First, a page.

The touchpad can also change the volume levels or fast forward or rewind videos on a streaming site or app by swiping and holding. It's a neat trick, but other compact keyboards already deal with the lack of an arrow cluster by putting them onto a secondary layer. A touchpad probably isn't enough to tempt most keyboard buyers, but then again, Angry Miao doesn't build devices for the masses.

These functions work well, and the intended use didn't frustrate me. What was frustrating was that it felt like a baby step in the right direction. It's a fully functional, sensitive touchpad. I wanted to use it to control the mouse cursor so I never had to move my hand off the keyboard. 

The central position is aesthetically pleasing but would be better offset to either side. That would make it directly underneath a thumb without stretching, making the touchpad even more user-friendly. The placement isn't easy to rectify, but perhaps a future firmware update could allow for more use of the touchpad.

Stuffed with technology

The touchpad is this keyboard's most visible technology, but it's not the only hardware differentiating from other devices. Angry Miao is renowned for overengineering, and the insides are no exception. The acrylic-covered cutaway at the back hides a Bluetooth antenna so that the Compact Touch can be used wirelessly. It can connect to up to three devices with Bluetooth, so one keyboard can be used for your computer, laptop, and phone.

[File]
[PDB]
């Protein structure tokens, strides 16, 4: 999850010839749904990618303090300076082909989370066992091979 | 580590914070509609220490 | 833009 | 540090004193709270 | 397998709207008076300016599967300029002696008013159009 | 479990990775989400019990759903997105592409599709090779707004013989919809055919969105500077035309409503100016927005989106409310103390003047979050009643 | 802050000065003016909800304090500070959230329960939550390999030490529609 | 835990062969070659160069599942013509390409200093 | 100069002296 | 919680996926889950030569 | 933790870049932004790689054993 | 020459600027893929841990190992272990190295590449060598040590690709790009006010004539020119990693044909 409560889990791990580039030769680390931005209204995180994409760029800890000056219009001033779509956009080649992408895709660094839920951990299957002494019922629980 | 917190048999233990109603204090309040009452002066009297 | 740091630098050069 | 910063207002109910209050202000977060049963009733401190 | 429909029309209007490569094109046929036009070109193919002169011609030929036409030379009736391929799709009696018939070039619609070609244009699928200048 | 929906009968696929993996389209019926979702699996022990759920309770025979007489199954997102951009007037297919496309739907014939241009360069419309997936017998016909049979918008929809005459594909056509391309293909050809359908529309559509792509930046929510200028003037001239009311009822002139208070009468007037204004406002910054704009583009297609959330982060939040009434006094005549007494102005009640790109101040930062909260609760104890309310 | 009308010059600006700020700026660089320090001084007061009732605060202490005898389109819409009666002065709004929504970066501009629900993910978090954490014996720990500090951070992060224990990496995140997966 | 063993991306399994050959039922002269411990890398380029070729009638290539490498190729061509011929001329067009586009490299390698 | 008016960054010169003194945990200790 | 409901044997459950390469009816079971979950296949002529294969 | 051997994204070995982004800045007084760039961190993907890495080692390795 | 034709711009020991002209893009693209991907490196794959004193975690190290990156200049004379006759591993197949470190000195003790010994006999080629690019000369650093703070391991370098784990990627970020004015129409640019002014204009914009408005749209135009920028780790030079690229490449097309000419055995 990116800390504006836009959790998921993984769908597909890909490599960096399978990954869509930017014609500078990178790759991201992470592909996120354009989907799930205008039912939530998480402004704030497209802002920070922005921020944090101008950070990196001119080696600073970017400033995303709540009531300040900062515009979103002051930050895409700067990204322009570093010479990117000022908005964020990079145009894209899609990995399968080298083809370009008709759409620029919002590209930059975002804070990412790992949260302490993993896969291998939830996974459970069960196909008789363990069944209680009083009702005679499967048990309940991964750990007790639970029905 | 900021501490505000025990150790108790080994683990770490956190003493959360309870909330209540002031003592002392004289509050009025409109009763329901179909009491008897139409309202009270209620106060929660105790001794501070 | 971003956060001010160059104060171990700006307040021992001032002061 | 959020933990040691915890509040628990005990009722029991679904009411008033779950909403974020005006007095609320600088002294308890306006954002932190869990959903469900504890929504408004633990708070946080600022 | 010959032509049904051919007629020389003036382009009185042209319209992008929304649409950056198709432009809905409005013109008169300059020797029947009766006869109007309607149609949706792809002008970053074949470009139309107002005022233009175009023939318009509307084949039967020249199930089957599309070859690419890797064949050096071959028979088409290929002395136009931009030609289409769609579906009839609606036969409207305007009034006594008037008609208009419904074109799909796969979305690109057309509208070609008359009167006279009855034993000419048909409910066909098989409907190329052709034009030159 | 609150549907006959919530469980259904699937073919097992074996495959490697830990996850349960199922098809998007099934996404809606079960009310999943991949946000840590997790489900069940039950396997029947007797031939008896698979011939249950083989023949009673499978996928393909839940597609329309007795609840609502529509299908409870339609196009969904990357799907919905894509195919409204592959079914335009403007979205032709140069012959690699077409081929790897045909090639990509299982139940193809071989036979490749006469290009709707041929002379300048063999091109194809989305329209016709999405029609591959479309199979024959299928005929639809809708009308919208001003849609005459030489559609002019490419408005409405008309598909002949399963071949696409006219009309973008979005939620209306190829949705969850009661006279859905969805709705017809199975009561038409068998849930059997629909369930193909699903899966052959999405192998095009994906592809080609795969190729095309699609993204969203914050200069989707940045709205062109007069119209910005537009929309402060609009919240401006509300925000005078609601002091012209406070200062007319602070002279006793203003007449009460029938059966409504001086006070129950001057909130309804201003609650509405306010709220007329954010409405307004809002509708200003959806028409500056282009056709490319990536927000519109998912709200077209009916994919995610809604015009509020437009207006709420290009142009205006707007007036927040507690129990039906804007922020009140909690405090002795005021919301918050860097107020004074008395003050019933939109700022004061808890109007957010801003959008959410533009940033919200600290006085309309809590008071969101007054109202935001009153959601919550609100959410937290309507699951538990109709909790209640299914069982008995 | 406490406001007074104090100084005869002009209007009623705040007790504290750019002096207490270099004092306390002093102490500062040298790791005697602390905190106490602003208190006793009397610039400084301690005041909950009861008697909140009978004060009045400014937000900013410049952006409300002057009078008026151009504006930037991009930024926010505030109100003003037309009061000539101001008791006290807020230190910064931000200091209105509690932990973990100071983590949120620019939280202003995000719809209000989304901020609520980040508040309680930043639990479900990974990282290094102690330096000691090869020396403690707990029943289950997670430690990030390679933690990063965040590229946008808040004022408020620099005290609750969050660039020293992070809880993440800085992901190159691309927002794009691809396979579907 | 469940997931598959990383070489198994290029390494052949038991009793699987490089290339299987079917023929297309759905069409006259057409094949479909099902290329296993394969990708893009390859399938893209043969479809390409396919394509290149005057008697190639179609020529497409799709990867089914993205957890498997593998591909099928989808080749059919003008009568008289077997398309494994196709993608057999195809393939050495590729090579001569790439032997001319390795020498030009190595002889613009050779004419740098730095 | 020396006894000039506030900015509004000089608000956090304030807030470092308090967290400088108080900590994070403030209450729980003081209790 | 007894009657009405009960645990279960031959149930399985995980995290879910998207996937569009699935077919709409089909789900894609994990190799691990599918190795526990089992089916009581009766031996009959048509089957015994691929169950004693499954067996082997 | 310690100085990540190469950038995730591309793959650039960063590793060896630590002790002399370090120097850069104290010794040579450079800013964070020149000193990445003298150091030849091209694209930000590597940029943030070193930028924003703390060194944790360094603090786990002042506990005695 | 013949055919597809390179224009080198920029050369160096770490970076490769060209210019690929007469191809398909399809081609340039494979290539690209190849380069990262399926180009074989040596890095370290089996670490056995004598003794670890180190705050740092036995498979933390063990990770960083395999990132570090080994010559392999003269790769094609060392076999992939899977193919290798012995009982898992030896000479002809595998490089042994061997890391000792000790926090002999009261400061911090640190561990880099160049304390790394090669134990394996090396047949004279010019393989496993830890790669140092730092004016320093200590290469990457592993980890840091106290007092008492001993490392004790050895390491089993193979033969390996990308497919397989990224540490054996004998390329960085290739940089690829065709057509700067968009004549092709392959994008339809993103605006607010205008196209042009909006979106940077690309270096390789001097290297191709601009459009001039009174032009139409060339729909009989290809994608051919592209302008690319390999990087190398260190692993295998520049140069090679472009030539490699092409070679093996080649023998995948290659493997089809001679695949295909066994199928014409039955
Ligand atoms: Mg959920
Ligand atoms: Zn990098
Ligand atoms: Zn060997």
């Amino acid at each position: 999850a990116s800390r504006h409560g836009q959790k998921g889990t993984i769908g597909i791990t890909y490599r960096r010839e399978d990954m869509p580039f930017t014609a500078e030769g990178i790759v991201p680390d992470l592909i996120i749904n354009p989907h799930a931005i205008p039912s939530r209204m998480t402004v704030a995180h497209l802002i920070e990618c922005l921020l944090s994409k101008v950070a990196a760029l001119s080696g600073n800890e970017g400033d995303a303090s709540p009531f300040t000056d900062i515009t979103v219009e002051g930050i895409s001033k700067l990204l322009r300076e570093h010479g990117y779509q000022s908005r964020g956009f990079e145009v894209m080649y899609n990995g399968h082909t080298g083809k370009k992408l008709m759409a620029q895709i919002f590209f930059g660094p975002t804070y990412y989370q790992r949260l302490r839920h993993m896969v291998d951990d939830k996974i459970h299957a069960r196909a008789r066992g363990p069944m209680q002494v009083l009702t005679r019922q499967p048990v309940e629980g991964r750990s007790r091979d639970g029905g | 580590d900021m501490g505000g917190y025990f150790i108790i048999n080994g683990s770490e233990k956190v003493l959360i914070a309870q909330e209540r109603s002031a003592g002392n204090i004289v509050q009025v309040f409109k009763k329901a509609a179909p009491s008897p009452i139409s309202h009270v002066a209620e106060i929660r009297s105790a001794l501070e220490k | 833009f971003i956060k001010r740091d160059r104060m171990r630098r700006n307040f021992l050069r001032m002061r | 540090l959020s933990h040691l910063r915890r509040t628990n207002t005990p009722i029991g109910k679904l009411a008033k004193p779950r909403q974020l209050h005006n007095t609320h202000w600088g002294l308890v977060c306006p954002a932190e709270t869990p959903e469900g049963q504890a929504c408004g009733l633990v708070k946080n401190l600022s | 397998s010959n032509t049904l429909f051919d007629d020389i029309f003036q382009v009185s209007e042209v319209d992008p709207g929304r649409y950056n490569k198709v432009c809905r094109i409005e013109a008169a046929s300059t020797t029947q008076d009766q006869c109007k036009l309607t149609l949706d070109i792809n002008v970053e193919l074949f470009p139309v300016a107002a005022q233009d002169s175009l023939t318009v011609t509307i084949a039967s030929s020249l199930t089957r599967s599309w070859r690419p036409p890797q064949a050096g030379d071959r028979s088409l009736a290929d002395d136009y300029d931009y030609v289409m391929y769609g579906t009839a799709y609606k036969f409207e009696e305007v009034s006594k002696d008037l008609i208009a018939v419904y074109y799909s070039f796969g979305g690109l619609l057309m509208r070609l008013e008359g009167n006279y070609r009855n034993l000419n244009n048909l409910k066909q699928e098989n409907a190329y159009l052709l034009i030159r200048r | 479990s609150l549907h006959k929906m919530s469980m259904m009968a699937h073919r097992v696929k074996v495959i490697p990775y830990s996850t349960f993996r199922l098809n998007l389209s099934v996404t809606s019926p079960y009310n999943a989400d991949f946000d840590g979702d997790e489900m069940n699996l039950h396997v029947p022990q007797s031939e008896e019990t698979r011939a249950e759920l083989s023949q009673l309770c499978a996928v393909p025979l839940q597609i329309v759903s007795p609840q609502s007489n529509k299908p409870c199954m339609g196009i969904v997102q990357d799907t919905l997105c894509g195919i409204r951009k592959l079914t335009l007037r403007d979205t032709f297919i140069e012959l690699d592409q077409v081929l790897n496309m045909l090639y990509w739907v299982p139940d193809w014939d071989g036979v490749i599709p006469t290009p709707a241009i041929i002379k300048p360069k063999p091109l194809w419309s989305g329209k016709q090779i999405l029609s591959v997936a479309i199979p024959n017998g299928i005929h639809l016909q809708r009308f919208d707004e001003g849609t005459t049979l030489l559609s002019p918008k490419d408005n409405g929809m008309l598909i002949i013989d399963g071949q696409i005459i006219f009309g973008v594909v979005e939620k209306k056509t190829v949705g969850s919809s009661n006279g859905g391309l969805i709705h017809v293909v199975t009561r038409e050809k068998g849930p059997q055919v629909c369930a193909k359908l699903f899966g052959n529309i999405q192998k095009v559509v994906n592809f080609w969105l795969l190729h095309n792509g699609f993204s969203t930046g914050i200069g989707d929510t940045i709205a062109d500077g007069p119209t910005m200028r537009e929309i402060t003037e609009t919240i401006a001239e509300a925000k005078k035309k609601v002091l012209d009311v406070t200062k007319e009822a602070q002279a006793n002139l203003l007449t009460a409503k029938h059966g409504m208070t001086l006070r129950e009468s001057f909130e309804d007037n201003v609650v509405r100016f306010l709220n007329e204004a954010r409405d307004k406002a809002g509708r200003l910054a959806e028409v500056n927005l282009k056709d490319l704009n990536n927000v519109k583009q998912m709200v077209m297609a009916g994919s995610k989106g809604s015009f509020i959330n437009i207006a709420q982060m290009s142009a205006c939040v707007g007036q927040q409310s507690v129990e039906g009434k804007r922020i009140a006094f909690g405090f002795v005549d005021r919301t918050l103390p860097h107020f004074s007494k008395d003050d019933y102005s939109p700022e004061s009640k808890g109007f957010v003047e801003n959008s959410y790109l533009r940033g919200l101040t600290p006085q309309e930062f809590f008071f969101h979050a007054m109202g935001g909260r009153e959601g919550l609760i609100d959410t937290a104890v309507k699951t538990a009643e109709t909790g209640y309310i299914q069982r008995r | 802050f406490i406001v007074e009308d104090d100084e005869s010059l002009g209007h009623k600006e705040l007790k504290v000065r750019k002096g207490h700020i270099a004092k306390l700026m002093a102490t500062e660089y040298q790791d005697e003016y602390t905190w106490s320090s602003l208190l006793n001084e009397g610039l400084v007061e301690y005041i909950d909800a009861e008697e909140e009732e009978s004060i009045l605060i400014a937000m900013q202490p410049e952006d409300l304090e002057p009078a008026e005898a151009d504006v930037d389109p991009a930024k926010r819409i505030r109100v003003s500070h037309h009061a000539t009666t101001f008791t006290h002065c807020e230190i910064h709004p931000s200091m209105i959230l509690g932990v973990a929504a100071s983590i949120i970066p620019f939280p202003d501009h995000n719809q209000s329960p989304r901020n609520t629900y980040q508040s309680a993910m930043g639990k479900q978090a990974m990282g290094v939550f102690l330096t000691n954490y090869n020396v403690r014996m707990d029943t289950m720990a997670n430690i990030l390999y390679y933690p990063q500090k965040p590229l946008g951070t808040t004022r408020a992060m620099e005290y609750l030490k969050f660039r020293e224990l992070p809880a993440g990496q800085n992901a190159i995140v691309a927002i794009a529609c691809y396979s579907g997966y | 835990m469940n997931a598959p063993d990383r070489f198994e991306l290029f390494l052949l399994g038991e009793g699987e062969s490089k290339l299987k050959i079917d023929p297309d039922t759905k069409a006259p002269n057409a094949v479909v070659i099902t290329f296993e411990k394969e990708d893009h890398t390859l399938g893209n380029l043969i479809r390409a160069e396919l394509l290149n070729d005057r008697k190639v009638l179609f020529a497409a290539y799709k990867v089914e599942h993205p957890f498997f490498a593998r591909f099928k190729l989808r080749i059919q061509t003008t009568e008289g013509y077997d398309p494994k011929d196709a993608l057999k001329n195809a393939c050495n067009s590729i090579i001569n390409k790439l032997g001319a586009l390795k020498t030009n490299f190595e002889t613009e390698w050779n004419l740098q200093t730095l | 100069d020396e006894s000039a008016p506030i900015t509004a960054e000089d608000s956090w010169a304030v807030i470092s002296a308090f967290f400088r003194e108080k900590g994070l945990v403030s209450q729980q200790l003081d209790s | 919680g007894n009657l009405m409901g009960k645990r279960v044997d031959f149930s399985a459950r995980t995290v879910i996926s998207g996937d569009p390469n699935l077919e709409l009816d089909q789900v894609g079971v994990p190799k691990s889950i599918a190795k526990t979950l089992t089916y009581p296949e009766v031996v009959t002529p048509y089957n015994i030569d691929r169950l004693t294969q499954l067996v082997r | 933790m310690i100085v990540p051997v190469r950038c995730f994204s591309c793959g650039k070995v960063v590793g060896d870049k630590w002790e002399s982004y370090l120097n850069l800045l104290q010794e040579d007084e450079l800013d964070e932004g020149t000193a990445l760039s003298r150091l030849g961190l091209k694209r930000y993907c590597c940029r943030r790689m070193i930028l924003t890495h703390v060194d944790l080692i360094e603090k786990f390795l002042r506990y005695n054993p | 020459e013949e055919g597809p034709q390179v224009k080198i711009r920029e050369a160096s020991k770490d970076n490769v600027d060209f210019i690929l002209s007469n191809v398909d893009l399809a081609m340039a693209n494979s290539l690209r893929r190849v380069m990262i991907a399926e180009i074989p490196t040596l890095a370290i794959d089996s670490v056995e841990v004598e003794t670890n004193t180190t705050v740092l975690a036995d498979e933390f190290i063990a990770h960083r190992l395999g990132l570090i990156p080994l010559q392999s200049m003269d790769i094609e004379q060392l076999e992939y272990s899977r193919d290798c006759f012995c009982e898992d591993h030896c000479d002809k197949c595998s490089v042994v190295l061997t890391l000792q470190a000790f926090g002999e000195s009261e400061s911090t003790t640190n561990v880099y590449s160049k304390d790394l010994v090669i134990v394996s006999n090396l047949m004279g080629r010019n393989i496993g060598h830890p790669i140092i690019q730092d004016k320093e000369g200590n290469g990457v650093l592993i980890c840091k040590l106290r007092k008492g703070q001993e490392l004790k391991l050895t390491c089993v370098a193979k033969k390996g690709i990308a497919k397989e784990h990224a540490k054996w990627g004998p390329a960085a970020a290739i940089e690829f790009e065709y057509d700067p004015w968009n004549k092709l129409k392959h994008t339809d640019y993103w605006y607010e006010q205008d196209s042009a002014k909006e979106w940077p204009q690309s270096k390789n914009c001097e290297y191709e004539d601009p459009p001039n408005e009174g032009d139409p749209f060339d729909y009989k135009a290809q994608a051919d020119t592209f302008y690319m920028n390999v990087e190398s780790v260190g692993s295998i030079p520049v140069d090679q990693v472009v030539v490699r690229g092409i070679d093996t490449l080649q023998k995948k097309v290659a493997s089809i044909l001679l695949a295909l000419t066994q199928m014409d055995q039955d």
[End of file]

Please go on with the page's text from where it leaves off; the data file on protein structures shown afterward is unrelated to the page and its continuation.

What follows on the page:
Under the hood is a sizeable 5,000 mAh rechargeable battery. Providing the lighting effects aren't at full brightness, that's enough juice for several weeks of use before recharging. This battery recharges whenever the USB is plugged in, but AM has another trick: a Qi-enabled wireless charging pad underneath the plastic circle on the keyboard's base. That's designed to pair with Angry Miao's Cybermat charging mat but will work with any other Qi charger. 

It's a good thing that it's Qi-supported, as the Cybermat sells out every time there is a stock drop. There's certainly a case here for installing an under-desk wireless charger, so the keyboard never needs wires.

Spring forward

Custom mechanical keyboards come with various mounting solutions to make the typing experience feel objectively better to the user. Most of the time, these aren't user-customizable, other than maybe being able to change the hardness of rubber pads to change the level of flex. Angry Miao uses leaf springs in the Compact Touch for added flex when typing. This system was created for a previous keyboard, the AFA, and provides a softer typing feel than most mechanical keyboards. 

It's also adjustable, with eight combinations to get the level of flex the user desires. There are leaf springs in two metals, phosphorus copper and stainless steel. These screw onto the bottom of the case and have rubber adjustment pads to change where the leaf can bend from. This allows for a softer and harder typing feel from the same spring, depending on which of the two adjustment points is used.